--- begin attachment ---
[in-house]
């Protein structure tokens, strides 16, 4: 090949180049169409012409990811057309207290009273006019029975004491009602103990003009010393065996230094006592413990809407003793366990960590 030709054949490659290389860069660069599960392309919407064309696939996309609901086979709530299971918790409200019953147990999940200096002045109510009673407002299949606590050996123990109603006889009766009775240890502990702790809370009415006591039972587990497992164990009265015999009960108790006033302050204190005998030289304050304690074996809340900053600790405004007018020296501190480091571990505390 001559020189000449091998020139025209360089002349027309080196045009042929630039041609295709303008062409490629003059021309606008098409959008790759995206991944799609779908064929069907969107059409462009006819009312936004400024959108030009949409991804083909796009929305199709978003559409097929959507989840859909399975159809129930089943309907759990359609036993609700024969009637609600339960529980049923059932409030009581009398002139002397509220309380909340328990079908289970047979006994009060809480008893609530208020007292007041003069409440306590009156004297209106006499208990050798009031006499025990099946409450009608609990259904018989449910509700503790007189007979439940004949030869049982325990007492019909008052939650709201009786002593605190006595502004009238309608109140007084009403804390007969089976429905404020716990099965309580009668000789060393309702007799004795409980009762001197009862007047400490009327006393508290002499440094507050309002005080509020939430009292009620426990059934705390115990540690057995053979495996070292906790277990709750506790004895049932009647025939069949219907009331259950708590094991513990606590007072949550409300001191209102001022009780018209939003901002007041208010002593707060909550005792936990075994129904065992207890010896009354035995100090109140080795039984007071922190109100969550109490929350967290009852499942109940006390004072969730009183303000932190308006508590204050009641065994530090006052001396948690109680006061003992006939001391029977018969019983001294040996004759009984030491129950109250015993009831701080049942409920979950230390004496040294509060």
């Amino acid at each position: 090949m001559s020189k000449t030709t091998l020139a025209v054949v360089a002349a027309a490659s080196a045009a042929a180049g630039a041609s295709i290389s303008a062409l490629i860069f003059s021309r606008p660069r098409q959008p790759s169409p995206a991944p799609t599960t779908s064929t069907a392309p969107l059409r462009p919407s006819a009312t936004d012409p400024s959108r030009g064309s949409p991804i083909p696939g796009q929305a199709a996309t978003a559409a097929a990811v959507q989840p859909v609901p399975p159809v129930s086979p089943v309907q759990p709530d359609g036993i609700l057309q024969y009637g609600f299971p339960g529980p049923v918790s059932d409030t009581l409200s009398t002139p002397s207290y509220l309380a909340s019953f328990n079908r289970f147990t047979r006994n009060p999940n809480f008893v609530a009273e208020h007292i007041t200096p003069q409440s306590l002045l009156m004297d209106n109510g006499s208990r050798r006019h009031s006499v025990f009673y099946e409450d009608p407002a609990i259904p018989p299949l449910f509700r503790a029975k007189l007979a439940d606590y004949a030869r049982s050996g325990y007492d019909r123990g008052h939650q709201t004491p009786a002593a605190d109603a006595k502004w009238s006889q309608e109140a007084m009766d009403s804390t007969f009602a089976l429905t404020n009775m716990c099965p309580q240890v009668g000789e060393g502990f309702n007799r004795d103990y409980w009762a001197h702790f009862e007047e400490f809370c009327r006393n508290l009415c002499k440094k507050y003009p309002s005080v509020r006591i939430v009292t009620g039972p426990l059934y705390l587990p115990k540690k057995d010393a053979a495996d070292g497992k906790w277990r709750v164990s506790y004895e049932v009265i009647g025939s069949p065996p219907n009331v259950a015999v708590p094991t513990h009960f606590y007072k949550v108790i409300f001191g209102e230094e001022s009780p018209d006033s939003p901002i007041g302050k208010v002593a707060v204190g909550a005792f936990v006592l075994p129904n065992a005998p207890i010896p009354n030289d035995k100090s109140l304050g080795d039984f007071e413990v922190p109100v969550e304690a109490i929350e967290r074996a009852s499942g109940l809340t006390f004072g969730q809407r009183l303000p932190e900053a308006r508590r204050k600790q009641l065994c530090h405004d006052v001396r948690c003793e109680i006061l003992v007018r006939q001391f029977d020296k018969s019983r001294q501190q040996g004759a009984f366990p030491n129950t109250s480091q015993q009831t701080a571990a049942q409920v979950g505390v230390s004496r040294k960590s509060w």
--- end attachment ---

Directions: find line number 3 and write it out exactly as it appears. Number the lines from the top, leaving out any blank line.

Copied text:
């Amino acid at each position: 090949m001559s020189k000449t030709t091998l020139a025209v054949v360089a002349a027309a490659s080196a045009a042929a180049g630039a041609s295709i290389s303008a062409l490629i860069f003059s021309r606008p660069r098409q959008p790759s169409p995206a991944p799609t599960t779908s064929t069907a392309p969107l059409r462009p919407s006819a009312t936004d012409p400024s959108r030009g064309s949409p991804i083909p696939g796009q929305a199709a996309t978003a559409a097929a990811v959507q989840p859909v609901p399975p159809v129930s086979p089943v309907q759990p709530d359609g036993i609700l057309q024969y009637g609600f299971p339960g529980p049923v918790s059932d409030t009581l409200s009398t002139p002397s207290y509220l309380a909340s019953f328990n079908r289970f147990t047979r006994n009060p999940n809480f008893v609530a009273e208020h007292i007041t200096p003069q409440s306590l002045l009156m004297d209106n109510g006499s208990r050798r006019h009031s006499v025990f009673y099946e409450d009608p407002a609990i259904p018989p299949l449910f509700r503790a029975k007189l007979a439940d606590y004949a030869r049982s050996g325990y007492d019909r123990g008052h939650q709201t004491p009786a002593a605190d109603a006595k502004w009238s006889q309608e109140a007084m009766d009403s804390t007969f009602a089976l429905t404020n009775m716990c099965p309580q240890v009668g000789e060393g502990f309702n007799r004795d103990y409980w009762a001197h702790f009862e007047e400490f809370c009327r006393n508290l009415c002499k440094k507050y003009p309002s005080v509020r006591i939430v009292t009620g039972p426990l059934y705390l587990p115990k540690k057995d010393a053979a495996d070292g497992k906790w277990r709750v164990s506790y004895e049932v009265i009647g025939s069949p065996p219907n009331v259950a015999v708590p094991t513990h009960f606590y007072k949550v108790i409300f001191g209102e230094e001022s009780p018209d006033s939003p901002i007041g302050k208010v002593a707060v204190g909550a005792f936990v006592l075994p129904n065992a005998p207890i010896p009354n030289d035995k100090s109140l304050g080795d039984f007071e413990v922190p109100v969550e304690a109490i929350e967290r074996a009852s499942g109940l809340t006390f004072g969730q809407r009183l303000p932190e900053a308006r508590r204050k600790q009641l065994c530090h405004d006052v001396r948690c003793e109680i006061l003992v007018r006939q001391f029977d020296k018969s019983r001294q501190q040996g004759a009984f366990p030491n129950t109250s480091q015993q009831t701080a571990a049942q409920v979950g505390v230390s004496r040294k960590s509060w």